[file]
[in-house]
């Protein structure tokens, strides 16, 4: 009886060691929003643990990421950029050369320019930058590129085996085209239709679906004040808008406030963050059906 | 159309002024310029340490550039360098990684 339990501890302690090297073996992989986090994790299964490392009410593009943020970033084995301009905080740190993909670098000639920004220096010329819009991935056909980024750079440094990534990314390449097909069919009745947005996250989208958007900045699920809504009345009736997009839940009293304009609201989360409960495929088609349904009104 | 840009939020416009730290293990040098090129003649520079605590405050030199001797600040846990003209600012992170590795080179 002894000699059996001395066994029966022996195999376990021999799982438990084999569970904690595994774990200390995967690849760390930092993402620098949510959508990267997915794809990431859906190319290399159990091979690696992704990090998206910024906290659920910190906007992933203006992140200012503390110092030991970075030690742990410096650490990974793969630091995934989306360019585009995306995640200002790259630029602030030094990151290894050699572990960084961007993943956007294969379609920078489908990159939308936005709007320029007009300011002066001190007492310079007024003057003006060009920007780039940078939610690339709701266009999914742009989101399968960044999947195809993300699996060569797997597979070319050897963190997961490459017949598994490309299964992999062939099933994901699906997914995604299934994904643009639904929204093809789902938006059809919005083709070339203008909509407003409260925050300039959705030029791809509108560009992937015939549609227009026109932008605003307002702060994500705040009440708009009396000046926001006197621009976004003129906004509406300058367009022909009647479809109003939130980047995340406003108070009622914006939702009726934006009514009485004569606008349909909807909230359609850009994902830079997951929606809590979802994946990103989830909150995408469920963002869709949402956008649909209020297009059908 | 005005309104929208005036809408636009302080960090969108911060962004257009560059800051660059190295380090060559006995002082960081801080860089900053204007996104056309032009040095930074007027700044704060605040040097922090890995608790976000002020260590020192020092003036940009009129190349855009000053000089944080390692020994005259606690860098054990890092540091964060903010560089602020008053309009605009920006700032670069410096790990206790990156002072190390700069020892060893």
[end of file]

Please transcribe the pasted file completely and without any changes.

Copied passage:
[in-house]
């Protein structure tokens, strides 16, 4: 009886060691929003643990990421950029050369320019930058590129085996085209239709679906004040808008406030963050059906 | 159309002024310029340490550039360098990684 339990501890302690090297073996992989986090994790299964490392009410593009943020970033084995301009905080740190993909670098000639920004220096010329819009991935056909980024750079440094990534990314390449097909069919009745947005996250989208958007900045699920809504009345009736997009839940009293304009609201989360409960495929088609349904009104 | 840009939020416009730290293990040098090129003649520079605590405050030199001797600040846990003209600012992170590795080179 002894000699059996001395066994029966022996195999376990021999799982438990084999569970904690595994774990200390995967690849760390930092993402620098949510959508990267997915794809990431859906190319290399159990091979690696992704990090998206910024906290659920910190906007992933203006992140200012503390110092030991970075030690742990410096650490990974793969630091995934989306360019585009995306995640200002790259630029602030030094990151290894050699572990960084961007993943956007294969379609920078489908990159939308936005709007320029007009300011002066001190007492310079007024003057003006060009920007780039940078939610690339709701266009999914742009989101399968960044999947195809993300699996060569797997597979070319050897963190997961490459017949598994490309299964992999062939099933994901699906997914995604299934994904643009639904929204093809789902938006059809919005083709070339203008909509407003409260925050300039959705030029791809509108560009992937015939549609227009026109932008605003307002702060994500705040009440708009009396000046926001006197621009976004003129906004509406300058367009022909009647479809109003939130980047995340406003108070009622914006939702009726934006009514009485004569606008349909909807909230359609850009994902830079997951929606809590979802994946990103989830909150995408469920963002869709949402956008649909209020297009059908 | 005005309104929208005036809408636009302080960090969108911060962004257009560059800051660059190295380090060559006995002082960081801080860089900053204007996104056309032009040095930074007027700044704060605040040097922090890995608790976000002020260590020192020092003036940009009129190349855009000053000089944080390692020994005259606690860098054990890092540091964060903010560089602020008053309009605009920006700032670069410096790990206790990156002072190390700069020892060893």